Today’s episode is something of a companion to our last one, what with moths appearing in each. Emily Dickinson’s sister-in-law Susan Gilbert Dickinson let the Book of Job fly in with her moth, and today Thomas Hardy’s open summer window lets in four bugs.
Our scene: a summer night, window open, a 19th Century lamp letting Hardy literally and literarily burn the midnight oil. The breeze and light brings on the bugs, and beside the moth we get a daddy-longlegs spider, a fly, and a dumbledore. Besides it making his rhyme, I think Hardy must have liked that charming name for his fourth bug, which is either a bumble bee or a beetle, though either will disappoint Harry Potter fans brought here by a search term.
A dumbledore beetle and a DOD Carcosa fuzz pedal. They could be filed under “things you step on.”
What was Hardy writing when the bugs arrived? He doesn’t say, though of course to be meta, it should be this poem now shouldn’t it—but even if it was some other piece, the bugs interrupt it, marching over his just-penned wet ink and drawing his attention away to their antics. Susan Gilbert Dickinson called her moth “silly” and Hardy has his insects more or less performing a Three Stooges skit bumping into the glass of his artificial light.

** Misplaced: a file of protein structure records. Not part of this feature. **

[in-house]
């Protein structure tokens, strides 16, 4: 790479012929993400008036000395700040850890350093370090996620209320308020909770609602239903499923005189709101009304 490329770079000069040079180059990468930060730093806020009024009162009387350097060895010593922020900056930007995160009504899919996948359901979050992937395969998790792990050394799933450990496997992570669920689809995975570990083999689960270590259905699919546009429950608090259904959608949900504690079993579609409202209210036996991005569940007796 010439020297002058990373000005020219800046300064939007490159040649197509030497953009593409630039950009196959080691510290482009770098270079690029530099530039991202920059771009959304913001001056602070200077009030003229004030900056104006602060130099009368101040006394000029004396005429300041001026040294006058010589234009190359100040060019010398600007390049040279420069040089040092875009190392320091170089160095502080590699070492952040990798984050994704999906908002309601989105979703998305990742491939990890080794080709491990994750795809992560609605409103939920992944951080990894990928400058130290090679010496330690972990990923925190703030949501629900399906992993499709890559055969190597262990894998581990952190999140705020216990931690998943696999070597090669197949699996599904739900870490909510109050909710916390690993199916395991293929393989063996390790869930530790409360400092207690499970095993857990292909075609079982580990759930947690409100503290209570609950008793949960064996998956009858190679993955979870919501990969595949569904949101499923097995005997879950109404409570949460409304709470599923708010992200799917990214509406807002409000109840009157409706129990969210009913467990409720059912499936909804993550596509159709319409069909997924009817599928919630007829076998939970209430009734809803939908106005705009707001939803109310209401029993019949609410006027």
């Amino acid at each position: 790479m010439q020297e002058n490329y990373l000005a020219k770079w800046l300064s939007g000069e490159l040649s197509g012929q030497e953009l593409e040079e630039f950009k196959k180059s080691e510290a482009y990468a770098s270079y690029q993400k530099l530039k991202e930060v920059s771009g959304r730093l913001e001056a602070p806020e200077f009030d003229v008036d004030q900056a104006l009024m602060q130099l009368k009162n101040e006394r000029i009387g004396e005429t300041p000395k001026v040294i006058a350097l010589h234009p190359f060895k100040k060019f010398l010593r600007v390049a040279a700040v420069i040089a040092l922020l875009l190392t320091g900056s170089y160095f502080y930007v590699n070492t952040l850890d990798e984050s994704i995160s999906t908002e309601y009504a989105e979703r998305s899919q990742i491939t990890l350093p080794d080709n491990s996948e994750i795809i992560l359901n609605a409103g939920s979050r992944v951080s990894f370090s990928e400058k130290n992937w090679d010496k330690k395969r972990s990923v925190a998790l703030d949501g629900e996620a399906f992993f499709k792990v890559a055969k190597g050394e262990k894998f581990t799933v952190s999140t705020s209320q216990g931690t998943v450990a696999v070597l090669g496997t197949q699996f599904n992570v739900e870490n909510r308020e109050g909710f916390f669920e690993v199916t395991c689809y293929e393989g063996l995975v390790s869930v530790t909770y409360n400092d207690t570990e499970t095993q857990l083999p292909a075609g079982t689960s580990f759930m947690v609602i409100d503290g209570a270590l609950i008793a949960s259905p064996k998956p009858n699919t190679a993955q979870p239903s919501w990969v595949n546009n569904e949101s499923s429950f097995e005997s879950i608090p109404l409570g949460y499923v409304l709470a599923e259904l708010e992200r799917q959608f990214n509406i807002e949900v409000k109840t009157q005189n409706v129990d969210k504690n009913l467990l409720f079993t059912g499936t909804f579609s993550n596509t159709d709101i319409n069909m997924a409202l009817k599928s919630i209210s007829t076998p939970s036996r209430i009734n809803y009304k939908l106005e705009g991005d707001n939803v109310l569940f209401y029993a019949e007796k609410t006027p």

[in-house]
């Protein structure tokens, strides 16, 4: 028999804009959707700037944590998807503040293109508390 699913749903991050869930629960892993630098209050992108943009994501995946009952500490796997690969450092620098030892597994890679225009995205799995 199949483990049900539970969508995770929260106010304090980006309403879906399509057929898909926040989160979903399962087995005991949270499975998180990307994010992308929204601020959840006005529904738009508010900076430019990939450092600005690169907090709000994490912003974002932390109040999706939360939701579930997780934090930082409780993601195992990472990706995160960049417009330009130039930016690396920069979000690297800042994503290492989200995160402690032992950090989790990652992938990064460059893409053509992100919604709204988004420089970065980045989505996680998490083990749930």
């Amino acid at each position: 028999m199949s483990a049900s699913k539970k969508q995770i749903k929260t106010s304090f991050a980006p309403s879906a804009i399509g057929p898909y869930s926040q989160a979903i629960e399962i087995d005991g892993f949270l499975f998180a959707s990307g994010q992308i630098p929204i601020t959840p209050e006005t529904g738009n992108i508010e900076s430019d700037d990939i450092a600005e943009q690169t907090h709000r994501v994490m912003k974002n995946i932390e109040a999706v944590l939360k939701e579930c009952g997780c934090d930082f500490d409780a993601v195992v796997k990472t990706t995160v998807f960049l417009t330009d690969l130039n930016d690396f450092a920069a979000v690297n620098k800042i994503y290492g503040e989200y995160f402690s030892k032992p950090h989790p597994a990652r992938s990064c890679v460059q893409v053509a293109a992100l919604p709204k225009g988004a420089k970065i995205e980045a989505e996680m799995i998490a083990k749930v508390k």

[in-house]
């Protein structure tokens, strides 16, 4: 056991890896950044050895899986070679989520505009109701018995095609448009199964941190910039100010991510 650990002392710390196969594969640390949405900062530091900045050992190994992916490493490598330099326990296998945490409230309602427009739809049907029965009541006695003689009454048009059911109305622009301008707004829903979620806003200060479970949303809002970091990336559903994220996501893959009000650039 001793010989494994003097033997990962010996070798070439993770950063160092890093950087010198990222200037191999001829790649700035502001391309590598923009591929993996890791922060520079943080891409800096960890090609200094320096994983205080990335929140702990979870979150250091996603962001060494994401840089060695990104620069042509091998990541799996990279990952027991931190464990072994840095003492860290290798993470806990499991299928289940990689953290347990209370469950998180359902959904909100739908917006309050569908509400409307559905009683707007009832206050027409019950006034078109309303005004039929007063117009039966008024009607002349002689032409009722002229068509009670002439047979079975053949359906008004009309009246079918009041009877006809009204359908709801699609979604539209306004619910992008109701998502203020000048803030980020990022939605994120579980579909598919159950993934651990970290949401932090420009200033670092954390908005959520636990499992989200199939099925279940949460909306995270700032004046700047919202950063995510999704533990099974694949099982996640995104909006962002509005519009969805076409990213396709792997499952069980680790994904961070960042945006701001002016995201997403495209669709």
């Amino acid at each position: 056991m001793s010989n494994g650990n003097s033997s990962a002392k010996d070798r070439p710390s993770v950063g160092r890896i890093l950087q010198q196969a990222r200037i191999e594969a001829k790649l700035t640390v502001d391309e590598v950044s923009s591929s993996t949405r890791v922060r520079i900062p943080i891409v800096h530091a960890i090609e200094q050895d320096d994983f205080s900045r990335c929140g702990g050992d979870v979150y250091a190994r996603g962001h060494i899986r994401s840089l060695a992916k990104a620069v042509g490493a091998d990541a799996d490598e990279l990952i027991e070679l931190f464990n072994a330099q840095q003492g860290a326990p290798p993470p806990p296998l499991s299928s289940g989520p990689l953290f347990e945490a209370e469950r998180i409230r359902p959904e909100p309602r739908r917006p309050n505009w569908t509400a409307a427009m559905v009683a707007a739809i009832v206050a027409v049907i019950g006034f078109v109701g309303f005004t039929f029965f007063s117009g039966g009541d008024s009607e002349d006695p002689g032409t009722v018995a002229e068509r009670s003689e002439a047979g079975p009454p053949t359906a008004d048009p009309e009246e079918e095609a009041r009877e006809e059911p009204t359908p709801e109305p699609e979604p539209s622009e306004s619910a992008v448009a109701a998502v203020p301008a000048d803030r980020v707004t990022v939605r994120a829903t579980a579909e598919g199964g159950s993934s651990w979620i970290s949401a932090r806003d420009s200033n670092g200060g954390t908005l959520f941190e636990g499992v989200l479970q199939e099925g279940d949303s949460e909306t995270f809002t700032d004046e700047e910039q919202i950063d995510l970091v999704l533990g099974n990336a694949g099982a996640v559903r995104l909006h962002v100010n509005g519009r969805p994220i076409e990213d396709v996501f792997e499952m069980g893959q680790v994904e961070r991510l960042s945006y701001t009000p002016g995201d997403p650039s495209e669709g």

Susan Gilbert Dickinson wanted to remind us of that harrowing Old Testament lesson that God can crush a human as easily as a bug. She wrote “Irony” and underlined it over the top of her poem’s manuscript. Hardy writes a slightly different conclusion. After watching his fab four beetles make a farce out of replacing the poet on top of his manuscript paper, he ends by declaring that those insects know more about nature than he does. I think that little insect play on his desk reminds him that he, like other poets, struggle to understand and portray nature.
Just as the last time I worked with Thomas Hardy poetry, the melody just flowed out effortlessly when I went to set his words. I quickly had the basic vocal and guitar track, and then added a couple of cello parts and an additional guitar melody that followed what I had so easily fallen into as I sang Hardy’s words.
That electric guitar melody line uses a DOD Carcosa fuzz pedal which I’ve been using a fair amount here lately. It’s a very flexible effects pedal, but I won’t interrupt this with any more guitar nerd material than that tonight. To hear my performance of Thomas Hardy’s “An August Midnight,” use the player below.